Birding · River/Creek · Views · Wildlife
The trail itself is suitable for trail running, but the logistics of doing so are challenging given the remoteness of the area.
This is a beautiful but physically demanding section of the trail, due to both elevation gain and altitude. This segment includes climbing over Salkantay Pass at about 15,000 feet, and I think most people will feel the thin air. The guides we traveled with were watchful for signs of altitude sickness and administered oxygen in a couple of instances.
The early parts of this leg were relatively easy. We runed steadily toward Salkantay Mountain itself, so the views were marvelous. The trail was easy to follow and a bit rocky at times. We crossed streams and small rivers, and passed through verdant green areas. About an hour and a half into the run, we improbably came across a gift shop run by the Quechua people, where you can buy some locally made products. The Inca were the rulers, and the Quechua were (and are) the indigenous people of the area. While the gift shop made me smile given its unexpected appearance in this remote area, I suppose this might be the early stages of commercialization of what seems currently to be a pretty unspoiled area.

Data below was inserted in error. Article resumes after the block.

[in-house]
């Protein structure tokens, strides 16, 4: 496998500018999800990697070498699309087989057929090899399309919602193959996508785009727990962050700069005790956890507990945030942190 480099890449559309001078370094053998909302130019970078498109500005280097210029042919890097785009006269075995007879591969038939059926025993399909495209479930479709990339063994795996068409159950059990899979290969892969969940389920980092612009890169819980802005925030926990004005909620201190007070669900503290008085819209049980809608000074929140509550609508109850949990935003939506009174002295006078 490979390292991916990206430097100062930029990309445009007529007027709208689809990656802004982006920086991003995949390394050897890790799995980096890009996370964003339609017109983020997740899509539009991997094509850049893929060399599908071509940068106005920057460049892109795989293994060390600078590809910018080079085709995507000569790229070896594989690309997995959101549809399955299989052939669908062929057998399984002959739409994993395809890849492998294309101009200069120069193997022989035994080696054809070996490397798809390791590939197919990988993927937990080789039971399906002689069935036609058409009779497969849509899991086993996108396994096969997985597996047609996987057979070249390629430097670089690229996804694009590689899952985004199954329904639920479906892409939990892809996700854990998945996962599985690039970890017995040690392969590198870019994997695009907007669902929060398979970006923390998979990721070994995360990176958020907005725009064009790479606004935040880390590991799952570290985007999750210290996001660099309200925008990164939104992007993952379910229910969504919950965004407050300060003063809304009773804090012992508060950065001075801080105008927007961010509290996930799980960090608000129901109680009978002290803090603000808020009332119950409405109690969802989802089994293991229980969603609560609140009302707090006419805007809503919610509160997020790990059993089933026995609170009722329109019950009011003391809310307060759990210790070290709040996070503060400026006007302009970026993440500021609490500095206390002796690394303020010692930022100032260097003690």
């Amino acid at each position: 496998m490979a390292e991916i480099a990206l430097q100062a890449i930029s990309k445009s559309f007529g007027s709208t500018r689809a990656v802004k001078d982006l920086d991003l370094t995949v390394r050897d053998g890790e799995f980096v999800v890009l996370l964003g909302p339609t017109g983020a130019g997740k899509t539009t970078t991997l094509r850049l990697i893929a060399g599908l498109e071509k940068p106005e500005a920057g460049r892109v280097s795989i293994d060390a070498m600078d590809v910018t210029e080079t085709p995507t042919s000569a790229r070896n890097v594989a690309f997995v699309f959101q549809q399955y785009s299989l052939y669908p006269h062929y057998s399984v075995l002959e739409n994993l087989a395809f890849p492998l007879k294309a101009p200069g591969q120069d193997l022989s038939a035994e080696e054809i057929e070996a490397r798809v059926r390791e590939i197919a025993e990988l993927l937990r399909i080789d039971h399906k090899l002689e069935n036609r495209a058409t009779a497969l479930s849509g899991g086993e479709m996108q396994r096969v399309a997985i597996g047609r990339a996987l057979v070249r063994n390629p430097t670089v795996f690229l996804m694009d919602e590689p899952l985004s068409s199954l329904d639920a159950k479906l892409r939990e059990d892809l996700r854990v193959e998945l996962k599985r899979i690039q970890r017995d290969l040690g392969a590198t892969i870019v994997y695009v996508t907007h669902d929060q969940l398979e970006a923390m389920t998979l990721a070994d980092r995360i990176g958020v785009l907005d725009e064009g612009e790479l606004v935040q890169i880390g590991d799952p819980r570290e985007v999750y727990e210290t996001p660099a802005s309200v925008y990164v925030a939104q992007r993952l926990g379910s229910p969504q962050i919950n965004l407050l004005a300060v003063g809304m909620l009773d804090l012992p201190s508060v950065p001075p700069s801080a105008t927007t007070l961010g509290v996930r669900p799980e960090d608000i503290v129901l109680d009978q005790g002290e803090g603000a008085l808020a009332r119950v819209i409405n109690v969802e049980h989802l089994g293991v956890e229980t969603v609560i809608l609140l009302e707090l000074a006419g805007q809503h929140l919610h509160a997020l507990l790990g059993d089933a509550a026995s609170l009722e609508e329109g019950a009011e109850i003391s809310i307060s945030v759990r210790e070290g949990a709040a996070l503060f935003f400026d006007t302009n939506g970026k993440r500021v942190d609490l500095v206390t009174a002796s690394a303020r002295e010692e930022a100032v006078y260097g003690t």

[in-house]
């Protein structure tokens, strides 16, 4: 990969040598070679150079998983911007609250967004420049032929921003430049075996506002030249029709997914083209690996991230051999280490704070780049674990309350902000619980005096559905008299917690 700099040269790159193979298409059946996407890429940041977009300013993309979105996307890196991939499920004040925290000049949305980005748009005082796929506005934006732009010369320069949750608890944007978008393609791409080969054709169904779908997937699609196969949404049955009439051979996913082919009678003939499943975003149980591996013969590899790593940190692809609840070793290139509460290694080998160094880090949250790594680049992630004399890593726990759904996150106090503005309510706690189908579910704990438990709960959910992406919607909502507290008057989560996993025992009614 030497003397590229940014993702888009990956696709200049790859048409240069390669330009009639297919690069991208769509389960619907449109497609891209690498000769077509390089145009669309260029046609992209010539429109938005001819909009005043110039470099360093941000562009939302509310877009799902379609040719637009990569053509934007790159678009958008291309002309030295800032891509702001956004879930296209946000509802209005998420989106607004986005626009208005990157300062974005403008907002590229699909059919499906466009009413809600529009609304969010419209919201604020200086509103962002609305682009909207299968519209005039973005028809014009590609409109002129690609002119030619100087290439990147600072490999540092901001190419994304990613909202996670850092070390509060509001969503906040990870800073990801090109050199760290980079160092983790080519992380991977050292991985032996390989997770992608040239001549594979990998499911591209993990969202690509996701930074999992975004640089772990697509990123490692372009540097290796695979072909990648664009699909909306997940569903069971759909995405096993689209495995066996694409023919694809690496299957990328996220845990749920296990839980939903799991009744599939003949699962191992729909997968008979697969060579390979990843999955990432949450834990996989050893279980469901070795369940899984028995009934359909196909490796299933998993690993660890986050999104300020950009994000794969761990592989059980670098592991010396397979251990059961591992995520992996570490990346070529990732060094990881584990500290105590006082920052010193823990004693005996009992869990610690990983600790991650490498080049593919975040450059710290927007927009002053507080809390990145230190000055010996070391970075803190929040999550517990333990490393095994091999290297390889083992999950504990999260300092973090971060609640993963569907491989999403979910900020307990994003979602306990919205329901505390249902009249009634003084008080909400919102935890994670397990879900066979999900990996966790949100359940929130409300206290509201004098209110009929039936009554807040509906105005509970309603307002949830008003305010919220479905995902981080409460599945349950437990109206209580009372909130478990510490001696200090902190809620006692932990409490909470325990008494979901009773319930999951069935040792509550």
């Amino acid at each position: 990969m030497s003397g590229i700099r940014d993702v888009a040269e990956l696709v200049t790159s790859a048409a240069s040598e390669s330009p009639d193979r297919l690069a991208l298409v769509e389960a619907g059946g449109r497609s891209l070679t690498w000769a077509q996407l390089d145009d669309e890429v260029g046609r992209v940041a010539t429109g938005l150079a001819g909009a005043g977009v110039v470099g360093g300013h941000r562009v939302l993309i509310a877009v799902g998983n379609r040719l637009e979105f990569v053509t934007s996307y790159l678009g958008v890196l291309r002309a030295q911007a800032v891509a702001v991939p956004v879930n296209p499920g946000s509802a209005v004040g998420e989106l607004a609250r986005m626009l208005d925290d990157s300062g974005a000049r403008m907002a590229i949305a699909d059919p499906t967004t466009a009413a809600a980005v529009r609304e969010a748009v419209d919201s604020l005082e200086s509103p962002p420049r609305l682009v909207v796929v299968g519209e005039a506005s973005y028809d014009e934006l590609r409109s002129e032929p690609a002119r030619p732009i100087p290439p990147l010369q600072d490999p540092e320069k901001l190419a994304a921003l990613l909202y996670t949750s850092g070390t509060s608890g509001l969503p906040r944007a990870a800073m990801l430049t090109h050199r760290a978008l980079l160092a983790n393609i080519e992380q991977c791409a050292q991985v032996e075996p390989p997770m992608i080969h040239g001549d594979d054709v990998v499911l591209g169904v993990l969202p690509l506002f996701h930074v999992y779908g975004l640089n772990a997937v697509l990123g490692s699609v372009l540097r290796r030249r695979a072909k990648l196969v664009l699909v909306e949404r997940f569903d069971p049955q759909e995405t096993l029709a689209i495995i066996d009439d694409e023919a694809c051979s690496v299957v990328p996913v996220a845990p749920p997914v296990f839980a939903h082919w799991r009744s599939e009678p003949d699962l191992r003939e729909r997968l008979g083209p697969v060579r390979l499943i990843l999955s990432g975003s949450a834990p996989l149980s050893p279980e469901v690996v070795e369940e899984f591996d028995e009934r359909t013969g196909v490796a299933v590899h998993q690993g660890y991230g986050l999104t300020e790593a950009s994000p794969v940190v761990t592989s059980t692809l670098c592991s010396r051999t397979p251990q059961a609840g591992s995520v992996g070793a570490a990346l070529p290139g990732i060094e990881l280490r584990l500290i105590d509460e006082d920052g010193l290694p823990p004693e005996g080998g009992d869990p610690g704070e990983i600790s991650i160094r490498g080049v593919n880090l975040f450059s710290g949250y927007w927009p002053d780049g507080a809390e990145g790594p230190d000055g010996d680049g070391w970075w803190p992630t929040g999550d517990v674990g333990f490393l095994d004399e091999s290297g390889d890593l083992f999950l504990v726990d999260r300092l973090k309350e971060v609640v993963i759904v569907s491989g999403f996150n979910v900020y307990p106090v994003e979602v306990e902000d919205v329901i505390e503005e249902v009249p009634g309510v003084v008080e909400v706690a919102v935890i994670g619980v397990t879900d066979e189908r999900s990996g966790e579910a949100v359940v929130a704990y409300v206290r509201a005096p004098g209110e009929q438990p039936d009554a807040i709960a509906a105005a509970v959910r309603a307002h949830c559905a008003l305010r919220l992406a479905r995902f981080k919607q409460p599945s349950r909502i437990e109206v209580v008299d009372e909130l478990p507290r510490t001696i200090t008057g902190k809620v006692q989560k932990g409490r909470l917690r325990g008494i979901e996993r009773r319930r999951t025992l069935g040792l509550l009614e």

Past the gift shop the sense of remoteness increased. There are really not a lot of signs of human presence up here, and the scenery is both vast and dramatic. As we progressed toward the summit, the trail remained easy to follow, and fairly wide if rocky. We passed a number of trains of pack animals carrying supplies. We could see propane cylinders and firewood on some, and covered loads on others. The horses aren't roped together and can be unpredictable so we got off the path and stayed away from them as they passed.
The weather worsened as we approached the path, getting colder, wetter and finally we had a bit of sleet/snow. At this point, we were wearing everything we had brought to stay warm and dry. The last couple of hundred yards were pretty hard, and we stopped often to rest. By the time we got to the top, we took enough time to snap a few pictures and then fairly quickly started down the other side.
Its a long descent to the next lodge through a changed ecosystem. On this side and up this high, it's cloud forest, and there is lots of moss on the rocks. We saw a couple of chinchillas on the way down. The beautiful views of the stark mountains continued most of the way down to the next lodge.
Flora & Fauna
Condors, chinchillas, and pack animals.
Shared By: Ken Roberts